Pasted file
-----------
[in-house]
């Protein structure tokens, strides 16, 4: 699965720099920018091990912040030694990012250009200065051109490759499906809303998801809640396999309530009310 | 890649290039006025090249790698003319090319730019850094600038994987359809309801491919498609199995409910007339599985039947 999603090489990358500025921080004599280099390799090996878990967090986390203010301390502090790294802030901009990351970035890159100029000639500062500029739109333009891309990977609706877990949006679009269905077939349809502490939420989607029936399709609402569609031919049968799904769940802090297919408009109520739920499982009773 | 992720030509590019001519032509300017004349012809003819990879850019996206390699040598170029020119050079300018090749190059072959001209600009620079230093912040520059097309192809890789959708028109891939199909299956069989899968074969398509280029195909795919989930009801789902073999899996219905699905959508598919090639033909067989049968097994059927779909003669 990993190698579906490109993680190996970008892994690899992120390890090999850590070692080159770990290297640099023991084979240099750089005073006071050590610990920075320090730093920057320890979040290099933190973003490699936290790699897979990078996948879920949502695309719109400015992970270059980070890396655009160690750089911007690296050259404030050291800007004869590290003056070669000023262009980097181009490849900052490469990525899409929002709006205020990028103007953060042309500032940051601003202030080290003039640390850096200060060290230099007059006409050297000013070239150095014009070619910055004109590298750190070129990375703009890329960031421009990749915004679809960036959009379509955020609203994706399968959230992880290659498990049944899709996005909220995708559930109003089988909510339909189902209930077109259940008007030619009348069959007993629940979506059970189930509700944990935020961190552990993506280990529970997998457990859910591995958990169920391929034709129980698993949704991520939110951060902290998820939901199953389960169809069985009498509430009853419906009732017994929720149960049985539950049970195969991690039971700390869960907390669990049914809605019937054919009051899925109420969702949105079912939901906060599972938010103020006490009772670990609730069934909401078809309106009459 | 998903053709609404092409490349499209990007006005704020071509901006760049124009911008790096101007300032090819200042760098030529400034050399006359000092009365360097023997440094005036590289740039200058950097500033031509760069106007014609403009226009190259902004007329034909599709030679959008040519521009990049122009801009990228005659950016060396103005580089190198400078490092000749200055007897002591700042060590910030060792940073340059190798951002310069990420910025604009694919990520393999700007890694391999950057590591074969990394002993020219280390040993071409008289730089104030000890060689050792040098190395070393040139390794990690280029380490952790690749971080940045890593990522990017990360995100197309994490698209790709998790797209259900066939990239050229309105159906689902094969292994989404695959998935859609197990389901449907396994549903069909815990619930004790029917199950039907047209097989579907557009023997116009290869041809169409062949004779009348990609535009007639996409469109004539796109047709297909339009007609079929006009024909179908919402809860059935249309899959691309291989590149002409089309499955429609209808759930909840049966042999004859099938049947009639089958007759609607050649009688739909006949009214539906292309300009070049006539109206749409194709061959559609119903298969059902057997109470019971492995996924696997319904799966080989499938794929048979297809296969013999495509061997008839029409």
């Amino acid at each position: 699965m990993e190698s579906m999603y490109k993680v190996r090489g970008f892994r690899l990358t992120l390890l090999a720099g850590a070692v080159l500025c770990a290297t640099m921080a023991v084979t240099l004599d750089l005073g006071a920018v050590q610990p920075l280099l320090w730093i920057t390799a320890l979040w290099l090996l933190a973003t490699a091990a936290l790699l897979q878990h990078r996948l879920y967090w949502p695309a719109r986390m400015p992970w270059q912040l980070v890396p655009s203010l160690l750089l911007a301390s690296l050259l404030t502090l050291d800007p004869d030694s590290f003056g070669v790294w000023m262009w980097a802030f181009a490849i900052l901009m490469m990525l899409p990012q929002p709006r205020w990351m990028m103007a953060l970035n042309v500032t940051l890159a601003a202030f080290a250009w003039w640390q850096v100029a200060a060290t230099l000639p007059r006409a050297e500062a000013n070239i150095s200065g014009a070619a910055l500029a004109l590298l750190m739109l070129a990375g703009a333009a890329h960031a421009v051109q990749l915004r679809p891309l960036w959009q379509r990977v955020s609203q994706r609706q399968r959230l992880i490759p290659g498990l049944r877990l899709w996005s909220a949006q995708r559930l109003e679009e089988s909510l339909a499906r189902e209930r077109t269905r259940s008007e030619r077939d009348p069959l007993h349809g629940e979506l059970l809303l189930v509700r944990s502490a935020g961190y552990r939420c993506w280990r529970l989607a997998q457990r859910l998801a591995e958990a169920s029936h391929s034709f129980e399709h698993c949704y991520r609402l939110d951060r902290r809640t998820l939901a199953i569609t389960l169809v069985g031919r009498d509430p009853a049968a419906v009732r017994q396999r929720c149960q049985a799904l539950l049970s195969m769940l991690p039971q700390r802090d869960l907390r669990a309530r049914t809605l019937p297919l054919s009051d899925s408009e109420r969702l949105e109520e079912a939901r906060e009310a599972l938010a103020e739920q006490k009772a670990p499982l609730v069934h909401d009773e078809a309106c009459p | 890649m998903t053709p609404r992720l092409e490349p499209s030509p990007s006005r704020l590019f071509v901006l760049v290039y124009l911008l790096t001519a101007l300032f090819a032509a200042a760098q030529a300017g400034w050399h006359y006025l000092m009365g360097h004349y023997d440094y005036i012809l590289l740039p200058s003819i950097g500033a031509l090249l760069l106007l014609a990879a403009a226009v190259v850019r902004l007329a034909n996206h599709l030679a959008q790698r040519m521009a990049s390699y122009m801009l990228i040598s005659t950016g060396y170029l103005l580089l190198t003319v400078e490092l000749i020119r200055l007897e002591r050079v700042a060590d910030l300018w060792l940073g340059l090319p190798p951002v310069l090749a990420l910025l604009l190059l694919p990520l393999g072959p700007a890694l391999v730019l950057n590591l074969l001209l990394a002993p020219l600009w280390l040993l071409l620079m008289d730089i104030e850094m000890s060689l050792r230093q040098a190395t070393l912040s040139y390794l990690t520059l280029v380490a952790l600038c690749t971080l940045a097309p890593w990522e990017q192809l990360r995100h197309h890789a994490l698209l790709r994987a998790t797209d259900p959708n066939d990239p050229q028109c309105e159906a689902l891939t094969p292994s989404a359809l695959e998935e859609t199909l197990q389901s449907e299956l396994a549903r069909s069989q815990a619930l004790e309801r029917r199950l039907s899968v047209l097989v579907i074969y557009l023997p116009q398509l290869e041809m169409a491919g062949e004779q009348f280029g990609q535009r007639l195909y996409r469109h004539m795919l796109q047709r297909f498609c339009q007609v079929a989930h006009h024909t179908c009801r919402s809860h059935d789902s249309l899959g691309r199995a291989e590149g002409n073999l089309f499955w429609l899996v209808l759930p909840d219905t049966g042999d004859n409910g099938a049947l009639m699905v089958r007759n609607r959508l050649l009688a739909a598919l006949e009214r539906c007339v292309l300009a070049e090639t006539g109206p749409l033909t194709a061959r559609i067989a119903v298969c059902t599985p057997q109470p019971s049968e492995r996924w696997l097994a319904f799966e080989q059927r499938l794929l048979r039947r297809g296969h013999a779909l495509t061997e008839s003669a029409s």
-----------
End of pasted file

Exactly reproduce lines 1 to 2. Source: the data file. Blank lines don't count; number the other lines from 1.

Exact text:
[in-house]
């Protein structure tokens, strides 16, 4: 699965720099920018091990912040030694990012250009200065051109490759499906809303998801809640396999309530009310 | 890649290039006025090249790698003319090319730019850094600038994987359809309801491919498609199995409910007339599985039947 999603090489990358500025921080004599280099390799090996878990967090986390203010301390502090790294802030901009990351970035890159100029000639500062500029739109333009891309990977609706877990949006679009269905077939349809502490939420989607029936399709609402569609031919049968799904769940802090297919408009109520739920499982009773 | 992720030509590019001519032509300017004349012809003819990879850019996206390699040598170029020119050079300018090749190059072959001209600009620079230093912040520059097309192809890789959708028109891939199909299956069989899968074969398509280029195909795919989930009801789902073999899996219905699905959508598919090639033909067989049968097994059927779909003669 990993190698579906490109993680190996970008892994690899992120390890090999850590070692080159770990290297640099023991084979240099750089005073006071050590610990920075320090730093920057320890979040290099933190973003490699936290790699897979990078996948879920949502695309719109400015992970270059980070890396655009160690750089911007690296050259404030050291800007004869590290003056070669000023262009980097181009490849900052490469990525899409929002709006205020990028103007953060042309500032940051601003202030080290003039640390850096200060060290230099007059006409050297000013070239150095014009070619910055004109590298750190070129990375703009890329960031421009990749915004679809960036959009379509955020609203994706399968959230992880290659498990049944899709996005909220995708559930109003089988909510339909189902209930077109259940008007030619009348069959007993629940979506059970189930509700944990935020961190552990993506280990529970997998457990859910591995958990169920391929034709129980698993949704991520939110951060902290998820939901199953389960169809069985009498509430009853419906009732017994929720149960049985539950049970195969991690039971700390869960907390669990049914809605019937054919009051899925109420969702949105079912939901906060599972938010103020006490009772670990609730069934909401078809309106009459 | 998903053709609404092409490349499209990007006005704020071509901006760049124009911008790096101007300032090819200042760098030529400034050399006359000092009365360097023997440094005036590289740039200058950097500033031509760069106007014609403009226009190259902004007329034909599709030679959008040519521009990049122009801009990228005659950016060396103005580089190198400078490092000749200055007897002591700042060590910030060792940073340059190798951002310069990420910025604009694919990520393999700007890694391999950057590591074969990394002993020219280390040993071409008289730089104030000890060689050792040098190395070393040139390794990690280029380490952790690749971080940045890593990522990017990360995100197309994490698209790709998790797209259900066939990239050229309105159906689902094969292994989404695959998935859609197990389901449907396994549903069909815990619930004790029917199950039907047209097989579907557009023997116009290869041809169409062949004779009348990609535009007639996409469109004539796109047709297909339009007609079929006009024909179908919402809860059935249309899959691309291989590149002409089309499955429609209808759930909840049966042999004859099938049947009639089958007759609607050649009688739909006949009214539906292309300009070049006539109206749409194709061959559609119903298969059902057997109470019971492995996924696997319904799966080989499938794929048979297809296969013999495509061997008839029409």